Chapter 2: 1901 - 1910:-- 2:7. Aesthetic Movements That Impact on Amateur Woodworking

Parallel Movements in America's History of the Decorative Arts

For a period of perhaps twenty years, from the early 1890s to the First World War, the first Arts and Crafts Movement flourished in North America, especially on the East Coast and the Old Northwest. Starting roughly as the 1960s blended into the 1970s, the second Arts and Crafts Movement started to "pick up steam" and -- as the first decade of the 21st century closes -- shows no sign of abating. Taken together, these two movements constitute a phenomenon of historic magnitude only rivaled by the parallel existence of the Colonial Revival movement.

Briefly, these two movements can be sorted out by noting the following similarities and contradistinctions:

In the last quarter of the nineteenth century, springing from several motives, including a nativistic revulsion to the wave of new immigrants arriving on American shores by the millions, Americans fell in love with old houses and their furnishings. This movement helped launch a passion for historic preservation and restoriation and created a mania for collecting American antiques. Also, this nativistic sentiment inspired the revisionist style of colonial architecture -- the Colonial Revival -- which continues today.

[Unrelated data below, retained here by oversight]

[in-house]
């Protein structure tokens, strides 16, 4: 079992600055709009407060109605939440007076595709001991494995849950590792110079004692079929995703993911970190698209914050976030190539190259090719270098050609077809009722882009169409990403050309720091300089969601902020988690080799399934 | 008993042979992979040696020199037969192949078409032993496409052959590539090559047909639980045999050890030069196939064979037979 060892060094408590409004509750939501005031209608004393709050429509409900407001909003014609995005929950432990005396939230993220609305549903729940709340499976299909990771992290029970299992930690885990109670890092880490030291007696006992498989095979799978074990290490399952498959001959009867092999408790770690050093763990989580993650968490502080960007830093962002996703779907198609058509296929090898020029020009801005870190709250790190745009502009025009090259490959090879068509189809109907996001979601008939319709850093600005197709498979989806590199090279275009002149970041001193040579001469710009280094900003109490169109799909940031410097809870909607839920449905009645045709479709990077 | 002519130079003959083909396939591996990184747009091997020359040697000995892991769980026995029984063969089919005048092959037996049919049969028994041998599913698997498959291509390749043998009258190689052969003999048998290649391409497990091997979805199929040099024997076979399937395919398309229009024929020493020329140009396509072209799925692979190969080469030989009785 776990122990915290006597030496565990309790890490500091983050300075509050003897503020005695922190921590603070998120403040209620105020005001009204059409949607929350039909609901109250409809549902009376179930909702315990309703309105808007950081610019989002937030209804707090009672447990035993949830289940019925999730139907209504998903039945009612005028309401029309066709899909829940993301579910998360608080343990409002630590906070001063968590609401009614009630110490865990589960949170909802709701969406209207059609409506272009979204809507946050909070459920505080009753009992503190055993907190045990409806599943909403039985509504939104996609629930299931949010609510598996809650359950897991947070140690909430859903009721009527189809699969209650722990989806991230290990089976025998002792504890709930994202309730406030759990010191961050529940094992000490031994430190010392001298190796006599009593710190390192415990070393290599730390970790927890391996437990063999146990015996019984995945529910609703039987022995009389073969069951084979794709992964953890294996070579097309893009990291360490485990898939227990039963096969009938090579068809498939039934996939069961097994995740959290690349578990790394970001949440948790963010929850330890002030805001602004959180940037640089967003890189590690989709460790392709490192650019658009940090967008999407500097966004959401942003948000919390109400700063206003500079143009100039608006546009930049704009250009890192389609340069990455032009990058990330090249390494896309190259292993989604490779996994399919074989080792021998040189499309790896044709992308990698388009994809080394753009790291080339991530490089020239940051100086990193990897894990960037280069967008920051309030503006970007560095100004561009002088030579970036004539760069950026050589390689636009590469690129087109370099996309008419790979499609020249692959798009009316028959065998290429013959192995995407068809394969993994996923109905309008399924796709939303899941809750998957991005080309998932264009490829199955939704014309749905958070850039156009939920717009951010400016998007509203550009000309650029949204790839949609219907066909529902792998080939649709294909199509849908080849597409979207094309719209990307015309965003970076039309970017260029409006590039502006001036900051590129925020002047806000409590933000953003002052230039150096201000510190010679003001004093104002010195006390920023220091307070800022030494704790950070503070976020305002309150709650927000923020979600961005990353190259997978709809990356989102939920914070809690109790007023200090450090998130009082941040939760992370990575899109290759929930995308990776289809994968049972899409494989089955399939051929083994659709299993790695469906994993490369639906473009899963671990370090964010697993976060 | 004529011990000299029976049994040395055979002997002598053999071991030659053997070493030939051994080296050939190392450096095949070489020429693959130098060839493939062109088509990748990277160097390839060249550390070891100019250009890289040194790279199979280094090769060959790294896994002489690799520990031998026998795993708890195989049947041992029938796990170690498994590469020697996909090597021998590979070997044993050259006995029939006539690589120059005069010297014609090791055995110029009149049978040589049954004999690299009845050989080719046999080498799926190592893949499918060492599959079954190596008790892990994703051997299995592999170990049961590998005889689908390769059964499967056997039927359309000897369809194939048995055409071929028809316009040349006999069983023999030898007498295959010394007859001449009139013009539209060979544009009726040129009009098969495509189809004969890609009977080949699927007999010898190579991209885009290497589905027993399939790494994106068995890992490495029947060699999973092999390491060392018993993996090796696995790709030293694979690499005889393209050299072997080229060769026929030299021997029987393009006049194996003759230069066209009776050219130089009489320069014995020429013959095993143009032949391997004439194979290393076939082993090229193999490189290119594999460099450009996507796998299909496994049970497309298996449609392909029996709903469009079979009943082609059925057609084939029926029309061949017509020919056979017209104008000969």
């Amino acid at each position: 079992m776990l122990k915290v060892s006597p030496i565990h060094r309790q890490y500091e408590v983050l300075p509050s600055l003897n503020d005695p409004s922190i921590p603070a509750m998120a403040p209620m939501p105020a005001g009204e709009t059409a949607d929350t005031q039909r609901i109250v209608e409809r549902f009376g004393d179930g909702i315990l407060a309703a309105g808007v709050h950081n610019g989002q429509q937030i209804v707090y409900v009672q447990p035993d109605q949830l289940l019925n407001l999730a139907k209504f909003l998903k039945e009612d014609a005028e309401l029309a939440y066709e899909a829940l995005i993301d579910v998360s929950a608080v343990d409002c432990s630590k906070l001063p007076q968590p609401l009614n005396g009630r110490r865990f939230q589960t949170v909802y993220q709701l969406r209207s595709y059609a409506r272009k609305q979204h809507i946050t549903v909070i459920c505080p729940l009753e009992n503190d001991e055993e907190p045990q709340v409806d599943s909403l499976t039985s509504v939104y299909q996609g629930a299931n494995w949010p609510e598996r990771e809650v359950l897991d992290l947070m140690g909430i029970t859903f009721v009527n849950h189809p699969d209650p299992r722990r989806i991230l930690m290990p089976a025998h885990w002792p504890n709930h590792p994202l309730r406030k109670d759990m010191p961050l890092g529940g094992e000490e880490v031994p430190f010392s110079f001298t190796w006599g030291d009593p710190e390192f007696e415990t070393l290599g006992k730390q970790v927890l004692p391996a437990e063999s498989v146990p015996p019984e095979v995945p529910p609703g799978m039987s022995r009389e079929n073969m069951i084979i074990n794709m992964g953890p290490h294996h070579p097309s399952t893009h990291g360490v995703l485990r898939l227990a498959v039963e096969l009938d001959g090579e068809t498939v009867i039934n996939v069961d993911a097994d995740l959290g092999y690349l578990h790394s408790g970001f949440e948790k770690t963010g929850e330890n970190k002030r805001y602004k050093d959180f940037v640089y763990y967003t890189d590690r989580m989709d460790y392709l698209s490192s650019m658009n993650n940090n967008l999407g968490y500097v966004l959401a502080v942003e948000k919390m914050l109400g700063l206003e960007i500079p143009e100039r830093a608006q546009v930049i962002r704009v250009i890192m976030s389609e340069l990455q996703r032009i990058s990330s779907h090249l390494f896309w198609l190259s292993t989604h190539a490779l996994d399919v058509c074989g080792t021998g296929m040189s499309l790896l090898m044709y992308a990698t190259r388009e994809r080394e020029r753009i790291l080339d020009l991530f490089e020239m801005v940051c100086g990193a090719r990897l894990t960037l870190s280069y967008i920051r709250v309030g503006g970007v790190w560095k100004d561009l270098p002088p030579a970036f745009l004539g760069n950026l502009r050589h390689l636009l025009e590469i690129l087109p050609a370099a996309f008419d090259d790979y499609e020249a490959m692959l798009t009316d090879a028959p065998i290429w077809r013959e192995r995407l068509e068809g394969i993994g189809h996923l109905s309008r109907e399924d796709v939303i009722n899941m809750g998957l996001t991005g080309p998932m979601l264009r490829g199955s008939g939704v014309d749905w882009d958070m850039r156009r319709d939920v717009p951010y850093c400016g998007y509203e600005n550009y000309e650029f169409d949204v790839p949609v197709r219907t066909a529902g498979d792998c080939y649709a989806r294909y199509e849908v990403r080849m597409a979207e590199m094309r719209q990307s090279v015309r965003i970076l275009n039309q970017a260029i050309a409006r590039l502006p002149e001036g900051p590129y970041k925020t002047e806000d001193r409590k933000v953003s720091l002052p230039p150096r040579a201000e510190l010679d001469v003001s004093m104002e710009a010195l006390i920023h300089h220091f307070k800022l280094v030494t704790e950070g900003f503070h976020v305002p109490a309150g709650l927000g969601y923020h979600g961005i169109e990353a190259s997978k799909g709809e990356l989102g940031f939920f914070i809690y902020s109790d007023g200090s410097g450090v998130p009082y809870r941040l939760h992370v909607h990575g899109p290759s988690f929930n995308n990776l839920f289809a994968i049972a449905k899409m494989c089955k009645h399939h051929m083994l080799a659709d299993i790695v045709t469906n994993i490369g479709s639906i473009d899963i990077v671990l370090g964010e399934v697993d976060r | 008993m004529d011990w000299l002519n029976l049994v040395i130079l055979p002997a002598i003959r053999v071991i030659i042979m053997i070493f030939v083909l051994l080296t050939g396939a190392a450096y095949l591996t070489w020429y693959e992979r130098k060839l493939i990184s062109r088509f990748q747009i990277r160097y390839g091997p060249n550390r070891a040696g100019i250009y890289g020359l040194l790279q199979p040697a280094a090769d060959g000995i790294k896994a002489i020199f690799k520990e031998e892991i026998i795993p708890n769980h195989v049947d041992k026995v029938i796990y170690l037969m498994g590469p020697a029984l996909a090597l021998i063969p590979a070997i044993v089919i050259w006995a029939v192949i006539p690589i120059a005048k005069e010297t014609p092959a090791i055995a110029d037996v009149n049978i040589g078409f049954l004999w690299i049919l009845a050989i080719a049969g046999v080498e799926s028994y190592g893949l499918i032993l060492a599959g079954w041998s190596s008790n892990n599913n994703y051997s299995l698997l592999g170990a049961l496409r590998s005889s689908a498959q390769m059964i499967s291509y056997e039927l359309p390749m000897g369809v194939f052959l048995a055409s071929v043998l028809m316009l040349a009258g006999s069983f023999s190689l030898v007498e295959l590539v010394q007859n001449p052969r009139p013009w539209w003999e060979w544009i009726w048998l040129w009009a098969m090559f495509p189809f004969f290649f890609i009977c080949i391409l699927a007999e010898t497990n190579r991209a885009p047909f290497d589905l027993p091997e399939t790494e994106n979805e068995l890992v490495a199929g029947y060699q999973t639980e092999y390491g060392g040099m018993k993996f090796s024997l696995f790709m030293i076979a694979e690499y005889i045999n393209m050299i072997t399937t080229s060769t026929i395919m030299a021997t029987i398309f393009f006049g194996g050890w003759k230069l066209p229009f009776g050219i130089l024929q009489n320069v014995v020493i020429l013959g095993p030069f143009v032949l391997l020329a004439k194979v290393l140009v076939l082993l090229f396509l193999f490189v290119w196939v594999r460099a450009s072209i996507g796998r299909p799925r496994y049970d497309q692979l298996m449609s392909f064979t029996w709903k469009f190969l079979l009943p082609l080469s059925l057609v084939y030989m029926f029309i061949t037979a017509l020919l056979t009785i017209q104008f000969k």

On Colonial Revival, Read More Here: Directory of "Notes" on Colonial Revival Movement

Coincidentally, the Colonial Revival movement's quartet of values -- "utility, truth, naturalness, simplicity" -- were those being promoted by the anti-industrial English Arts & Crafts Movement, both in Britain and America. It was a movement begun in the mid-19th century as a volatile reaction to the impact of the Industrial Revolution on British society. Led by John Ruskin and William Morris, the Arts and Crafts movement rejected shoddy work and wholesale embrace of machine production of consumer goods in favor of handcrafted goods in a native style. By returning to pre-industrial handcrafted quality and truthful design, leaders and followers alike of the Arts & Crafts movement believed that the lives of both designers and consumers would be more wholesome. Like the Colonial Revival folks, adherents to Arts and Crafts were committed to a quartet of values: -- "the useful, the truthful, the natural, and the simple" -- and found inspiration in medieval design.

Basically Americans embraced Arts & Crafts ideals because they, too, were dismayed by industrialism. After the Civil War, production boomed as industry used the manufacturing capacity and transportation developed for the war effort to flood the peacetime market with new consumer products. Machines displaced hand-workers. Young people-including young women--left rural America to work in "the mills." Inventories and period illustrations show that the number of objects in American homes rose abruptly. Yet, consumers complained about the shoddiness of American products. Above all, adherents of Arts and Crafts saw themselves as "tastemakers".

On Arts and Crafts, Read More Here: Directory of "Notes" on the Arts and Crafts Movement in America